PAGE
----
White savages in hunting shirts : the rifleman's costume of national identity and rebellion in the American Revolution
Date of Award
Master of Arts
Dr. John L. Gordon, Jr.
Dr. James Axtell
Dr. Thomas Wren
This thesis relies on primary sources to address the significance of clothing and accoutrements worn by backwoods riflemen during the era of the American Revolution. As North America's rebellious colonies became a nation, they struggled to find cultural symbols that distinguished them from their European cousins. As Europeans often identified America symbolically as the "noble savage," in turn some Americans looked to the Indian for inspiration in their new search for national identity. During the Revolution many Americans from backwoods regions of the middle and southern colonies, wearing uniquely American garments called hunting shirts, openly rebelled against their European heritage by taking on Indian ways. The resulting cultural amalgam of frontier customs rejected the effete civility and class deference of old World society in favor of a new egalitarian and rugged ideal. In so doing, the frontiersmen became part of American cultural mythology and a symbol of the Rebellion.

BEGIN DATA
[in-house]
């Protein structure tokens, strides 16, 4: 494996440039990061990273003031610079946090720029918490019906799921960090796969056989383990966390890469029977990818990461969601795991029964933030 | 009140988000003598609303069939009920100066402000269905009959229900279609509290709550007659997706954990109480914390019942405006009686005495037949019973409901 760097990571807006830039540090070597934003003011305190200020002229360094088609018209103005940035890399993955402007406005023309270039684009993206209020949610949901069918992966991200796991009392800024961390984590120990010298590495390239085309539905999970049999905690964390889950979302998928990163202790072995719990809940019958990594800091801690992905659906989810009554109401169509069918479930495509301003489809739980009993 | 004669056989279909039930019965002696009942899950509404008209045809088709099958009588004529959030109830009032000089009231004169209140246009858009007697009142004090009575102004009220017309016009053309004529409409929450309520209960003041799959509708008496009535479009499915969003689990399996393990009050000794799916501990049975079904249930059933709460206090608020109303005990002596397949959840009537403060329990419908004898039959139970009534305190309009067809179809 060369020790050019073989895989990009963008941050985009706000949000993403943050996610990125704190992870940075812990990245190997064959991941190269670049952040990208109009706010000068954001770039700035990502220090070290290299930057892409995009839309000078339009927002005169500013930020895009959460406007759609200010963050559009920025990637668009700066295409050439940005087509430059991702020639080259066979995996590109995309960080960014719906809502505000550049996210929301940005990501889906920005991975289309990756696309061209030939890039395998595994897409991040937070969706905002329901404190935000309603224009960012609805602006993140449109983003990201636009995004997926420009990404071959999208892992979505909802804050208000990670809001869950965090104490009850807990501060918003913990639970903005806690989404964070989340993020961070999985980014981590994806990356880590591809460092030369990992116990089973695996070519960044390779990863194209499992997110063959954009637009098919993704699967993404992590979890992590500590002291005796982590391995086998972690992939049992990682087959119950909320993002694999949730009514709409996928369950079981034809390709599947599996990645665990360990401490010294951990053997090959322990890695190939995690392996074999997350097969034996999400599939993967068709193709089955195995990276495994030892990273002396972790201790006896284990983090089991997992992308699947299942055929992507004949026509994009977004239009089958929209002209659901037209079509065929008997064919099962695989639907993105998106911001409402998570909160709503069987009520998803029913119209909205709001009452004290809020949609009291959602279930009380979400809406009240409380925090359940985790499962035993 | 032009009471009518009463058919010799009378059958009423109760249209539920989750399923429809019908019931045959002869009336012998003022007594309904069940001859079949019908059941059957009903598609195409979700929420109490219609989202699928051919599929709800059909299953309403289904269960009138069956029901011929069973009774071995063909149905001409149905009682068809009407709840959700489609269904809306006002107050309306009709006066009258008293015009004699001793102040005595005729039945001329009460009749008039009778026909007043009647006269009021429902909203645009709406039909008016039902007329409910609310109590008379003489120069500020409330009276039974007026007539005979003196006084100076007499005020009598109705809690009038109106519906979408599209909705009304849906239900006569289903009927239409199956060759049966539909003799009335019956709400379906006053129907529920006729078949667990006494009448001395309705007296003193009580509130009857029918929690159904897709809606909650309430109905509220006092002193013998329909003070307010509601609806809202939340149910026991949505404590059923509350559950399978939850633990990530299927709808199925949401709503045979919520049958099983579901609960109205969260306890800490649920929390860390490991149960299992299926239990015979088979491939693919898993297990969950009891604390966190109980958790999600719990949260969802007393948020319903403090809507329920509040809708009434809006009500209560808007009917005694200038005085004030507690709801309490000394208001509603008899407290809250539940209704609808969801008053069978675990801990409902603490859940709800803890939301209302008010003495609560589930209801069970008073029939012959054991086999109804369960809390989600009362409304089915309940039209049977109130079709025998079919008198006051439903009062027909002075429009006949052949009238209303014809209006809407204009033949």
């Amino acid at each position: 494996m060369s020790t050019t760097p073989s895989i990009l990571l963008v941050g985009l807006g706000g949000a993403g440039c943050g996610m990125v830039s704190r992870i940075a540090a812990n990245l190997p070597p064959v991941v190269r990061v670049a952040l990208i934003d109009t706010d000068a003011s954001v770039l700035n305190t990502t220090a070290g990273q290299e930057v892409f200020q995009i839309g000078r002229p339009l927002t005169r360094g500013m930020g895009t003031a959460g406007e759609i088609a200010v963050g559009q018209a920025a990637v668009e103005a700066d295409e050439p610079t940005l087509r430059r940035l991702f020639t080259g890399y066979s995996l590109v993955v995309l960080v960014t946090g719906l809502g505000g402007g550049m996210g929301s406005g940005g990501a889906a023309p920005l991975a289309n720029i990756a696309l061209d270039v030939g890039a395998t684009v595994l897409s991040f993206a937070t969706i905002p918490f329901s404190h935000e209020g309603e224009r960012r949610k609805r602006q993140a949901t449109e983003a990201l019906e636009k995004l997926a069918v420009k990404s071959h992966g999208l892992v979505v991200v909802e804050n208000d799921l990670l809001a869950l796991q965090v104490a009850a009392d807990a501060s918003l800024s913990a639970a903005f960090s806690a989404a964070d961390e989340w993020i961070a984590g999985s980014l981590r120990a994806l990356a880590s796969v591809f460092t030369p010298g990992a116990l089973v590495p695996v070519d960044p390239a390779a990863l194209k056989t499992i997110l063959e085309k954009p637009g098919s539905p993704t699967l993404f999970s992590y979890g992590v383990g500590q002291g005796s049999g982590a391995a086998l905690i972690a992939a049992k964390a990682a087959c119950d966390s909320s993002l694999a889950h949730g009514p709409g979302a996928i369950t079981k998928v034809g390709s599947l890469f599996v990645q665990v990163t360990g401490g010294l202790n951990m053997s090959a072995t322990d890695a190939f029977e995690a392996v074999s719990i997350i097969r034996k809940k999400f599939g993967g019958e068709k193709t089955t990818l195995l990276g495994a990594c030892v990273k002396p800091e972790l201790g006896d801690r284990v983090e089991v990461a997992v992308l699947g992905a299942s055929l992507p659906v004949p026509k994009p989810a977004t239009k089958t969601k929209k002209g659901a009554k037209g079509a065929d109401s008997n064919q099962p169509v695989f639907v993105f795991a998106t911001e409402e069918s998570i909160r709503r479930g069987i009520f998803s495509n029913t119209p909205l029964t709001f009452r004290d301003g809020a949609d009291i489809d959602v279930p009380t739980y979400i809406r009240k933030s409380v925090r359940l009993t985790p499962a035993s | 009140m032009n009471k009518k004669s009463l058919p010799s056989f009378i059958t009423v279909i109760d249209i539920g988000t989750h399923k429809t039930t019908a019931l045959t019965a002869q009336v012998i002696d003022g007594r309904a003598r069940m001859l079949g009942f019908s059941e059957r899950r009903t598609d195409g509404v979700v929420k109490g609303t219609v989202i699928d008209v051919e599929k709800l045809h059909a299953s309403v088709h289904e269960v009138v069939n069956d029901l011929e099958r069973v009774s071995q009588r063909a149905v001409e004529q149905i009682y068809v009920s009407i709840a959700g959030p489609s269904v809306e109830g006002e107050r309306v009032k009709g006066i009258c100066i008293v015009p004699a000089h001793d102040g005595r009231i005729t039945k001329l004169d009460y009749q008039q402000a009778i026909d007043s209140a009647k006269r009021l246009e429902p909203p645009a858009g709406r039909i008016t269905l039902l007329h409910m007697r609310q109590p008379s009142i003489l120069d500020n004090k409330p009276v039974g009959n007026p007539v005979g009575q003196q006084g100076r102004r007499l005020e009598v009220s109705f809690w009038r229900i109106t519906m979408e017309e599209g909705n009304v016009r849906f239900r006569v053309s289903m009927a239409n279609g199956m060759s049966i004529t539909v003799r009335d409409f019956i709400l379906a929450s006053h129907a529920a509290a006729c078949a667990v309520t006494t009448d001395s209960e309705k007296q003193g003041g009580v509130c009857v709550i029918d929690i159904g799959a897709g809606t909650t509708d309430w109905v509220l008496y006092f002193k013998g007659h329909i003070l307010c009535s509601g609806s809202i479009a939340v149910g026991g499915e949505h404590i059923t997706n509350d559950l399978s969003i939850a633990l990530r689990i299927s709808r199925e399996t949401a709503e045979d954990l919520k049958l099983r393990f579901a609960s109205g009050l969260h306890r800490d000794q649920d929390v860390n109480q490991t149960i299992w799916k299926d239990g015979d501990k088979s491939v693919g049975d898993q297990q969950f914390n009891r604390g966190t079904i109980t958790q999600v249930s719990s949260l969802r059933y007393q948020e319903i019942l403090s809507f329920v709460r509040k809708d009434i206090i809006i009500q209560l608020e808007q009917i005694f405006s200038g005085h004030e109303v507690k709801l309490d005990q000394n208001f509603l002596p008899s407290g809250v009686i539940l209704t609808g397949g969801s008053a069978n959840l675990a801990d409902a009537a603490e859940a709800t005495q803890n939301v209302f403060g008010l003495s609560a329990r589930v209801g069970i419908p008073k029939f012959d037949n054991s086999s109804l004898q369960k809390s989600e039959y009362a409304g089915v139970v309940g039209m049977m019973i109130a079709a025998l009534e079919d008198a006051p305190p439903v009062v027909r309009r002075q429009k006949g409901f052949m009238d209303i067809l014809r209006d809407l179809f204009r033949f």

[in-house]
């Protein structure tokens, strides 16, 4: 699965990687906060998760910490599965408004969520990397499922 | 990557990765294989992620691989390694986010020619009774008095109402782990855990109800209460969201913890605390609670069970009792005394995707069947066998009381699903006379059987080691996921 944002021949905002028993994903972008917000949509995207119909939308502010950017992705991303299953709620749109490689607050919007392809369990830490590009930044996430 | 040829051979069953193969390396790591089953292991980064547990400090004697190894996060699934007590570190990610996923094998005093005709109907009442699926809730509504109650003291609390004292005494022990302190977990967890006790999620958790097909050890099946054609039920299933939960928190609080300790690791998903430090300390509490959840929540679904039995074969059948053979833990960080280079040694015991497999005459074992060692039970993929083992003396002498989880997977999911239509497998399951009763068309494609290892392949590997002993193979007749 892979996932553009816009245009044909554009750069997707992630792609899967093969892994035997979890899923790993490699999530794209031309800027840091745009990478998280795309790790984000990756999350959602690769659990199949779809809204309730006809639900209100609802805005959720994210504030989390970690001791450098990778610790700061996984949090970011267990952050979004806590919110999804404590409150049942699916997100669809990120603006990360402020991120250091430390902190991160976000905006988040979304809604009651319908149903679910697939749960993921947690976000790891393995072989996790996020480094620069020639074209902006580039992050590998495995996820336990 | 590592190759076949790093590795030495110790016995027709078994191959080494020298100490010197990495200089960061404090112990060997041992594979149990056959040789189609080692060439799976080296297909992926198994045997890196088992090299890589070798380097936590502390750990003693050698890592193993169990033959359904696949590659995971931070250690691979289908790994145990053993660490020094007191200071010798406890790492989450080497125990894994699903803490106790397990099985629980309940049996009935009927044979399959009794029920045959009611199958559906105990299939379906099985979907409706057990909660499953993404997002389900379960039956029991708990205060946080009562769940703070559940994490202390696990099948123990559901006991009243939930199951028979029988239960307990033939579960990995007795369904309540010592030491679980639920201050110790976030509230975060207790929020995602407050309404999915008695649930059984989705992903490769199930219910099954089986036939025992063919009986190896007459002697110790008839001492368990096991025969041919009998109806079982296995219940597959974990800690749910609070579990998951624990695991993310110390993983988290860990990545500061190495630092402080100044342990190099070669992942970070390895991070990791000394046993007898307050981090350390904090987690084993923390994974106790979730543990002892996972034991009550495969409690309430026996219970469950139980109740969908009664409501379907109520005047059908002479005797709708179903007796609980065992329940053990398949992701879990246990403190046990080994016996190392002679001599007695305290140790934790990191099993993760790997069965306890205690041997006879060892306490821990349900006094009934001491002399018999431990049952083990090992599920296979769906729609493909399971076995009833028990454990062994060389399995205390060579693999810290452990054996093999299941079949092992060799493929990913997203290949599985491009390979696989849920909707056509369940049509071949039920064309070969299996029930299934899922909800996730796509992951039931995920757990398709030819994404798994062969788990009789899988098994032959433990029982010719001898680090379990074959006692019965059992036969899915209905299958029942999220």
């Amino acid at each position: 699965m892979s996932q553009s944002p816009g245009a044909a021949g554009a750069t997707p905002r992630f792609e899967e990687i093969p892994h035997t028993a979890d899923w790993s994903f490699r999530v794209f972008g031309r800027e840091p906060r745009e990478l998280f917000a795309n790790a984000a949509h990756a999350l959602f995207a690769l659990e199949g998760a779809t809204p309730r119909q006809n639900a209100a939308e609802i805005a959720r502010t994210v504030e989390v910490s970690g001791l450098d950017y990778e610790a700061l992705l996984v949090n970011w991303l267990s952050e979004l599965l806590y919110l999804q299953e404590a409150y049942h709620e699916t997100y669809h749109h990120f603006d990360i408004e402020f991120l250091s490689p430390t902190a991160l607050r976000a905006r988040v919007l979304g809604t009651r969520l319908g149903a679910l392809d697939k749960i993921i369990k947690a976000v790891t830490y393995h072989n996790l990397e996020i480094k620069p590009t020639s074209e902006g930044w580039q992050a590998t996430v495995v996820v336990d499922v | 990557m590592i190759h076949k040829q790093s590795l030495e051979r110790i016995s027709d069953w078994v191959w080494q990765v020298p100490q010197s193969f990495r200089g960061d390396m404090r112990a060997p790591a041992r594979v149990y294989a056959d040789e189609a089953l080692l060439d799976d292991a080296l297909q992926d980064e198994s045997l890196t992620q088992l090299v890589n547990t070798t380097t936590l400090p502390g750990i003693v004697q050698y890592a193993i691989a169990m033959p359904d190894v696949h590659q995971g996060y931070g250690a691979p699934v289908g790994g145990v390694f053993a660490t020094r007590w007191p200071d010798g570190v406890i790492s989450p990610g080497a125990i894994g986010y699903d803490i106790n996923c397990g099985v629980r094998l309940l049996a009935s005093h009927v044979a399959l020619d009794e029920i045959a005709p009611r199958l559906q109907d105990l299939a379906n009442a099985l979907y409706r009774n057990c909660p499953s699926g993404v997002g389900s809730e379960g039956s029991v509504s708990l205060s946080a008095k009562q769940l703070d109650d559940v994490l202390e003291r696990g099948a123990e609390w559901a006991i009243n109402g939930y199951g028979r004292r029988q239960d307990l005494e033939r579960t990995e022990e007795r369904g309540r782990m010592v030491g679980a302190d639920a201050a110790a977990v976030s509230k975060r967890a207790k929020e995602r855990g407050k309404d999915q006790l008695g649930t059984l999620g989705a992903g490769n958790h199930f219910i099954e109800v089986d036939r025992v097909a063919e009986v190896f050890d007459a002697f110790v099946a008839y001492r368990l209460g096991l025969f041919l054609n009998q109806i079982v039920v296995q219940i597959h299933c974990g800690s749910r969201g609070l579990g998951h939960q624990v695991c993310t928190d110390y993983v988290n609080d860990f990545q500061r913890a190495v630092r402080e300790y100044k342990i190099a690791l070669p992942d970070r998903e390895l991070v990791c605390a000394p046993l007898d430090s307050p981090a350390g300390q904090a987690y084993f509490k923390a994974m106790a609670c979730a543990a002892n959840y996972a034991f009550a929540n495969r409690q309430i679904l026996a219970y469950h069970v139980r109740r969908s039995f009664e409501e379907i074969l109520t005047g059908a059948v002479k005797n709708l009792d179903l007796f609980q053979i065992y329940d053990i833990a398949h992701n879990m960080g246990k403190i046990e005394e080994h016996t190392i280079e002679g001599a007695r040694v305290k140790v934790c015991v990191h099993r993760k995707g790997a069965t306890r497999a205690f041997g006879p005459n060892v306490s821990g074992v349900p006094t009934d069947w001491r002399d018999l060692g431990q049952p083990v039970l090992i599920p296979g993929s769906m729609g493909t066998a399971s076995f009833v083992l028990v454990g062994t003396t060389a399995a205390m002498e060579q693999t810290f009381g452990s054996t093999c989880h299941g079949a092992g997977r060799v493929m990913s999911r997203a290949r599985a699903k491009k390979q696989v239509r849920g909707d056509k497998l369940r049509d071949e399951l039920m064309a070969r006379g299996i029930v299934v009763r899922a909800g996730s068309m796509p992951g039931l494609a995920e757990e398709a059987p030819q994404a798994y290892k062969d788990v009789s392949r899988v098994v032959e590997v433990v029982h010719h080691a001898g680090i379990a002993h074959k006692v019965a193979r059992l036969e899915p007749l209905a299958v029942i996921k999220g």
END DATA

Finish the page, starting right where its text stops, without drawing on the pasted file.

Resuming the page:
Smith, Byron C., "White savages in hunting shirts : the rifleman's costume of national identity and rebellion in the American Revolution" (2000). Master's Theses. 629.